No two complex organizations are alike and therefore require unique treatment, that depends on the organizational context. This makes it impossible to apply a predefined exact solution to the problem (see Cookie-Cutter anti-pattern). Practices, in order to evolve into Organizational Habits, require adjustment and tailoring (see also Best Practice Fallacy).
At the same time, there is a significant number of existing practice patterns that emerged in the industry over decades. While hardly any one of them can be applied “as is”, they provide a good idea of what could be achieved.
Following are some commonly known examples:
- Continuous Integration
- Agile Planning
- Agile Estimation
- Inspect and Adapt
- Continuous Delivery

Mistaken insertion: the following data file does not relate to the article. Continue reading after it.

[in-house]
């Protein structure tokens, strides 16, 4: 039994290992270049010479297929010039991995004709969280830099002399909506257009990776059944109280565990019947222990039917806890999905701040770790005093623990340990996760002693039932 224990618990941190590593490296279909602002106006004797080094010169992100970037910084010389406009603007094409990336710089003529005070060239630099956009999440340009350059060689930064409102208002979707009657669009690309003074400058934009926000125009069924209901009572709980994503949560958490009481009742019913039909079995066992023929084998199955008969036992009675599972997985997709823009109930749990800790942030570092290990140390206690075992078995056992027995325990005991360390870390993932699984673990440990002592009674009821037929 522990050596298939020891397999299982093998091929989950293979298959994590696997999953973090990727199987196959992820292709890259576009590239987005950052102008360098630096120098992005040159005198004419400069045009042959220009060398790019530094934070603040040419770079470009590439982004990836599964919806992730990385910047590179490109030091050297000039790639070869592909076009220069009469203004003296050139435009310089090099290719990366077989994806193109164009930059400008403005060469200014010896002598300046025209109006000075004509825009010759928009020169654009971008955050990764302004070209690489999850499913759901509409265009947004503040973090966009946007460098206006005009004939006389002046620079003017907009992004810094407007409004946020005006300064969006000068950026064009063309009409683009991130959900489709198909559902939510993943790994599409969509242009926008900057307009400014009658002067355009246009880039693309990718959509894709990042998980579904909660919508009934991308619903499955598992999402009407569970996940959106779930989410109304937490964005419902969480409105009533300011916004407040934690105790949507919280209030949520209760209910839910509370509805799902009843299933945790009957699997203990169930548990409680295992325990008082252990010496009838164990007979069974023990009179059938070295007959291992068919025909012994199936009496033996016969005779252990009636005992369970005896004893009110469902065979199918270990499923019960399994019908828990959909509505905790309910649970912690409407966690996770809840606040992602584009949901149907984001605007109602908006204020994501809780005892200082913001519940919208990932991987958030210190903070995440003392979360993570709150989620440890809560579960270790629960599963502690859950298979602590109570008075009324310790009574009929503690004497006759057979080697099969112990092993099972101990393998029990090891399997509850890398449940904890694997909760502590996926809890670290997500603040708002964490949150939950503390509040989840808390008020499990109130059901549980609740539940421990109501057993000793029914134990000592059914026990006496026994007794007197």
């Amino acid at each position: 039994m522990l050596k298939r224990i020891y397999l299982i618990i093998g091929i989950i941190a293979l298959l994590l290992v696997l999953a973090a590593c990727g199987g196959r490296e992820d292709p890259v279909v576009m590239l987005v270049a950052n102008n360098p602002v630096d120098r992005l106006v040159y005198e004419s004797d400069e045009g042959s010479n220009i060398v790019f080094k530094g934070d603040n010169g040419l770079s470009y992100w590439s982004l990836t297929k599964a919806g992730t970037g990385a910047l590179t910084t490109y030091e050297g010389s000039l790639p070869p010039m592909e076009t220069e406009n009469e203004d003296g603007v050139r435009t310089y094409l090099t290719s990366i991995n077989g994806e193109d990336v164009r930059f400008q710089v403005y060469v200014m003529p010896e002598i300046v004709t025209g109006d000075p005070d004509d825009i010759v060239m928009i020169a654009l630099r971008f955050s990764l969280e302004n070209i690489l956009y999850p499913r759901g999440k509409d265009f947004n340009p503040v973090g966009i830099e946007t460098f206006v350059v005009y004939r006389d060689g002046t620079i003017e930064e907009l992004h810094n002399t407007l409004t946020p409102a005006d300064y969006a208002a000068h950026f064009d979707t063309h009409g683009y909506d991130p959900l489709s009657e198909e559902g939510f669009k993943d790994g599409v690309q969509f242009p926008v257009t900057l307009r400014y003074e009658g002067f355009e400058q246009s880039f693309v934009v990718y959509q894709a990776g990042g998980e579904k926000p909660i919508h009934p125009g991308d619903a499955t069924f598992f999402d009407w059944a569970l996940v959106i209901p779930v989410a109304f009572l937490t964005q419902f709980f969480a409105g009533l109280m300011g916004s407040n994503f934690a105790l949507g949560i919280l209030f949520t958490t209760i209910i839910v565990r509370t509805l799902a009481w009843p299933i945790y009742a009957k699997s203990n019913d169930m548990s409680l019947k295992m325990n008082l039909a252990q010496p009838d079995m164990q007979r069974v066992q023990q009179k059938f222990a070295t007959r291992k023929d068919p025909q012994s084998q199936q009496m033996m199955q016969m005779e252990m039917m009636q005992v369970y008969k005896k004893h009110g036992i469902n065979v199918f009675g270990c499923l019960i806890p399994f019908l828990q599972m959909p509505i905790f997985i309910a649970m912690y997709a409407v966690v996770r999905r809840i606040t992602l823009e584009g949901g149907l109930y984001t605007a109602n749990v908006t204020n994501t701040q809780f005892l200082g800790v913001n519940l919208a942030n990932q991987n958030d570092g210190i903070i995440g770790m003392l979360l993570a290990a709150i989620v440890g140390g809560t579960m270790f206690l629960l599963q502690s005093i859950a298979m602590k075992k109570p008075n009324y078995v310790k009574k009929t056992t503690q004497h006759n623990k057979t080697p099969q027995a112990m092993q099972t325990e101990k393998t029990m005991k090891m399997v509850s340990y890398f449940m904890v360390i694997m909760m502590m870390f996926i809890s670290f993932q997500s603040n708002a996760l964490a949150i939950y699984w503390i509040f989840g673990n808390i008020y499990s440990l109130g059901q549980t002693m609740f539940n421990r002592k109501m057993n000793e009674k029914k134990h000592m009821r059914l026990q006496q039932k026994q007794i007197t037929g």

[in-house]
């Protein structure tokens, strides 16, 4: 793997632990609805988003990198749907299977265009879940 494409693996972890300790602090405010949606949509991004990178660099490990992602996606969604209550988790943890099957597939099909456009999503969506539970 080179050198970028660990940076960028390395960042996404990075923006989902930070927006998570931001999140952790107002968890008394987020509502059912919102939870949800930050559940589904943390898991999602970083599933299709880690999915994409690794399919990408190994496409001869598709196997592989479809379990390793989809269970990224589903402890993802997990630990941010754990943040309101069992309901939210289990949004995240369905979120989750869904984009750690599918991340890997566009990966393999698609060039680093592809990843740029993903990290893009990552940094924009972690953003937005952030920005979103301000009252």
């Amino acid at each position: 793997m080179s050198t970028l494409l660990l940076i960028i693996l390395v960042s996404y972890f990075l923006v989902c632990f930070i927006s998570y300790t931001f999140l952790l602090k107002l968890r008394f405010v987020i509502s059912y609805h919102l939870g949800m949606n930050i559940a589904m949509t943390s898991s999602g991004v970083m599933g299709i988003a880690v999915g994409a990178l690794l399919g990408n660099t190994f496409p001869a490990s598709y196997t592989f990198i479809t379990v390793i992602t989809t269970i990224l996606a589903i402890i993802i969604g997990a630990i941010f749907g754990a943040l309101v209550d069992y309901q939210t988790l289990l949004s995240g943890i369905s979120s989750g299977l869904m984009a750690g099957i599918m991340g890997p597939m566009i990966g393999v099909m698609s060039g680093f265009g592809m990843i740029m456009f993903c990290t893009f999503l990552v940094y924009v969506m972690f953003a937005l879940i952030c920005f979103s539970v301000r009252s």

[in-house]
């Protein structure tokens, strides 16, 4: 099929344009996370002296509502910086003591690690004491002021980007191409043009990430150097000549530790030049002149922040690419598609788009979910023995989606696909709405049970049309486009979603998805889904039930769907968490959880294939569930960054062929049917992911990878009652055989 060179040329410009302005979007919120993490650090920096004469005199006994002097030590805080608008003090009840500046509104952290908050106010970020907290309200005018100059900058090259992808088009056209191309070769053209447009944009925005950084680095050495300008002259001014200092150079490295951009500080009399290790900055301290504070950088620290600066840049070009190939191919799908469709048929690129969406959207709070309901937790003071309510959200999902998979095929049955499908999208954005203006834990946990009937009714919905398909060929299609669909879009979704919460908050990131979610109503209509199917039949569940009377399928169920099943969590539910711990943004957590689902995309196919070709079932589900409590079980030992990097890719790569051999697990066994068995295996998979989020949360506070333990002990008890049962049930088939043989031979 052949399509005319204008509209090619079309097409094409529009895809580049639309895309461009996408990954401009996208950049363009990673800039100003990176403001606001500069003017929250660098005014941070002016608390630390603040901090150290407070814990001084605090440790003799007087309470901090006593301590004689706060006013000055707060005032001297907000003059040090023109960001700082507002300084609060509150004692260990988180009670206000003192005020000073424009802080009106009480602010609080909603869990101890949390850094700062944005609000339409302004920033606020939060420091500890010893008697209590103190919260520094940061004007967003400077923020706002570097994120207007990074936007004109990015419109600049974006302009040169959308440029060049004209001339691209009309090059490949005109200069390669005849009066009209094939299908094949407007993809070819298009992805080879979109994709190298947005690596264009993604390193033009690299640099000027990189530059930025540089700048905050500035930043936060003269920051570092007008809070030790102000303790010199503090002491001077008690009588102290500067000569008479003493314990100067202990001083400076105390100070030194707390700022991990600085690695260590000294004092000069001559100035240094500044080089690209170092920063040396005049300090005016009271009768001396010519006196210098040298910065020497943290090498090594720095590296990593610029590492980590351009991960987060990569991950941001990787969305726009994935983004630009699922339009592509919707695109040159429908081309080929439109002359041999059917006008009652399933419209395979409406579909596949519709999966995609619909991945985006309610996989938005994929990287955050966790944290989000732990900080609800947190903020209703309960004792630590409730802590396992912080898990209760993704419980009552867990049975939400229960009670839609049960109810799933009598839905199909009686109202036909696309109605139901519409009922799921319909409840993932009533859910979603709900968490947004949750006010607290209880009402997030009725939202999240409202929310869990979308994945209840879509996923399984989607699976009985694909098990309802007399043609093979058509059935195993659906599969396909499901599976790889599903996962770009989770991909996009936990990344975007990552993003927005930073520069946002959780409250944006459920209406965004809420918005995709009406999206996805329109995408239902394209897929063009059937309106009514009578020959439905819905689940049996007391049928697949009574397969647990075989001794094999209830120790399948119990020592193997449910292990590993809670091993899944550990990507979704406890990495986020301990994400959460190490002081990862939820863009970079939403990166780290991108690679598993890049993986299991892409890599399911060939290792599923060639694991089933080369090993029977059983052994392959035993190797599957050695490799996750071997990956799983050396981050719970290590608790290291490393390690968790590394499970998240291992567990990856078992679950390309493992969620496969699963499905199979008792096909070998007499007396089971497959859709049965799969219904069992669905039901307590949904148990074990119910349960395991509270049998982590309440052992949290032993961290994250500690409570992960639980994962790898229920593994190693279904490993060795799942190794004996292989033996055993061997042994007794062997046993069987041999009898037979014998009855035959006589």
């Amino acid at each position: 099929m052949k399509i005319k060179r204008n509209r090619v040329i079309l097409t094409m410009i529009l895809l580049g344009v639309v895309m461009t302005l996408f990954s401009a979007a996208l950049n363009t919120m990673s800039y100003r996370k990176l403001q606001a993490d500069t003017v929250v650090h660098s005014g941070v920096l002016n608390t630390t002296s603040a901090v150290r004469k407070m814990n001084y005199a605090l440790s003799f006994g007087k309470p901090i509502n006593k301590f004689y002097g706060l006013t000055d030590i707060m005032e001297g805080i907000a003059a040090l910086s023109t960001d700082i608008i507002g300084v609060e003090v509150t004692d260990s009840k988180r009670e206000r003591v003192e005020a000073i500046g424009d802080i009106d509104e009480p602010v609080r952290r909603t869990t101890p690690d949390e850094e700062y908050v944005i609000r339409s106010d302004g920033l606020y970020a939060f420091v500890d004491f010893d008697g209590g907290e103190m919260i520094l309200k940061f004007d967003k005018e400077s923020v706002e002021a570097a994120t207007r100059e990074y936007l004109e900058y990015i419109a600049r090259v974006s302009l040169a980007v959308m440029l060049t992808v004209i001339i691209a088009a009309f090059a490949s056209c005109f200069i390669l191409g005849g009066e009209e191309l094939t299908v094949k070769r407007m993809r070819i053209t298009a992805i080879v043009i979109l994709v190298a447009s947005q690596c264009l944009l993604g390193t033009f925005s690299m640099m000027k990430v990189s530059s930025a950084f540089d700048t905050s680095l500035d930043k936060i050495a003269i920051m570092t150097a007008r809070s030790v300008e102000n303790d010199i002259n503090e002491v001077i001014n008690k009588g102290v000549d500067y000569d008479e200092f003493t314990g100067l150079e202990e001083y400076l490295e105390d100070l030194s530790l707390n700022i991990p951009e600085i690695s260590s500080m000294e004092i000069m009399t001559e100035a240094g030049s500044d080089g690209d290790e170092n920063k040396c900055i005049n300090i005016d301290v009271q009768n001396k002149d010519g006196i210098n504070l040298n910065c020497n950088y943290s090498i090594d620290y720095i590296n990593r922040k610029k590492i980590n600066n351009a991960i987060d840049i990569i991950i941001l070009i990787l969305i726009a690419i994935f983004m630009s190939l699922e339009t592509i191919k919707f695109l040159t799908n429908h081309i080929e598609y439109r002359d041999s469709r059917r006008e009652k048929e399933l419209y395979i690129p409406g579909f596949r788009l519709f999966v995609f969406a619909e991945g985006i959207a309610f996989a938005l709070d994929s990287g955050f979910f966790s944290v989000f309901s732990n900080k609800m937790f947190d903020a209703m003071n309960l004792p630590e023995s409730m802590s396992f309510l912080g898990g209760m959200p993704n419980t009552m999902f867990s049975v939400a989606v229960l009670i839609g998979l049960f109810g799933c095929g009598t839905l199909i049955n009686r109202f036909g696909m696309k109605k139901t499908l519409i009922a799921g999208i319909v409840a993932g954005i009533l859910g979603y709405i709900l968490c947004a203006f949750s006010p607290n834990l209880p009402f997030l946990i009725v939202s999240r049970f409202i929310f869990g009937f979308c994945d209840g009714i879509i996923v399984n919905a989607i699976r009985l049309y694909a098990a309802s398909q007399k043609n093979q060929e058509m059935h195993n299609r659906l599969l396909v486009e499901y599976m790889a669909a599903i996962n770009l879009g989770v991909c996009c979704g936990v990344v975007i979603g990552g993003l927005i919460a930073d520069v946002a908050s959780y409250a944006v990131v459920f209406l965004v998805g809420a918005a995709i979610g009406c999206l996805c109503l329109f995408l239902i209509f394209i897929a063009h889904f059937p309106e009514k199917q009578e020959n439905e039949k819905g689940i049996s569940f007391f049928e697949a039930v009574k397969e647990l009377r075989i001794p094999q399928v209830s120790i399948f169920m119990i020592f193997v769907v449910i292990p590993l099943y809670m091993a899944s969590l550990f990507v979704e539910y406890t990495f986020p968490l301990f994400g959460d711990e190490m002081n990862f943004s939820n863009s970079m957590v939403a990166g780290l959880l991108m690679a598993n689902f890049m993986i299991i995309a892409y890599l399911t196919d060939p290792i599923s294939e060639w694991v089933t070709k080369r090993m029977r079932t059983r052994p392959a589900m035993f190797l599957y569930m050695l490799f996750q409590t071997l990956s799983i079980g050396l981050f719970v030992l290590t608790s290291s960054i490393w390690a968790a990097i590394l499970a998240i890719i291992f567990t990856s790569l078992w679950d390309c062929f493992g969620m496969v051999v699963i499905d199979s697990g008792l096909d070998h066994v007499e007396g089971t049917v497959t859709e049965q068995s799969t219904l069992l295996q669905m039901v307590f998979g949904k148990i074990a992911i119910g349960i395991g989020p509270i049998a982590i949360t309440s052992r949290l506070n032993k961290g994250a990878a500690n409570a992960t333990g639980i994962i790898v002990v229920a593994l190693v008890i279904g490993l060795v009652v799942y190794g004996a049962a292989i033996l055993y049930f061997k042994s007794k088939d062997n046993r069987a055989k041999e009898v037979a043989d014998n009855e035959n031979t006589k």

- Mob Programming
And so on and so forth…
To be effectively used by an organization, a practice pattern has to have some of its key components:
- Practice goal
- Embedded Mental Model
- High-level mechanics
- Dependencies on other practices
The following is a significantly abbreviated example of a practice pattern for Agile Estimation:
Practice Goal: Obtaining rough approximation of the effort, risk and complexity involved in the implementation of an initiative
Embedded Mental Model: As a leader, I understand that estimation only reduces uncertainty to some level, but never actually eliminates it entirely. Teams cannot be held accountable to variation of estimates. Estimations are not a valid basis to scope commitment.
High-Level Mechanics: Estimation is performed by the people who do the work. Estimation happens in a collaborative manner with minimized peer impact. Estimates can be and often are questioned in the process, to improve understanding.
Dependencies on other practices: Cross-functional team, Gemba, Feedback Loops, Inspect and Adapt.
To facilitate actual implementation, based on a practice pattern, Thinking Tools are required. So, for example, a Relax Constraint tool can be used to adjust Cadence to specific use by enterprise teams.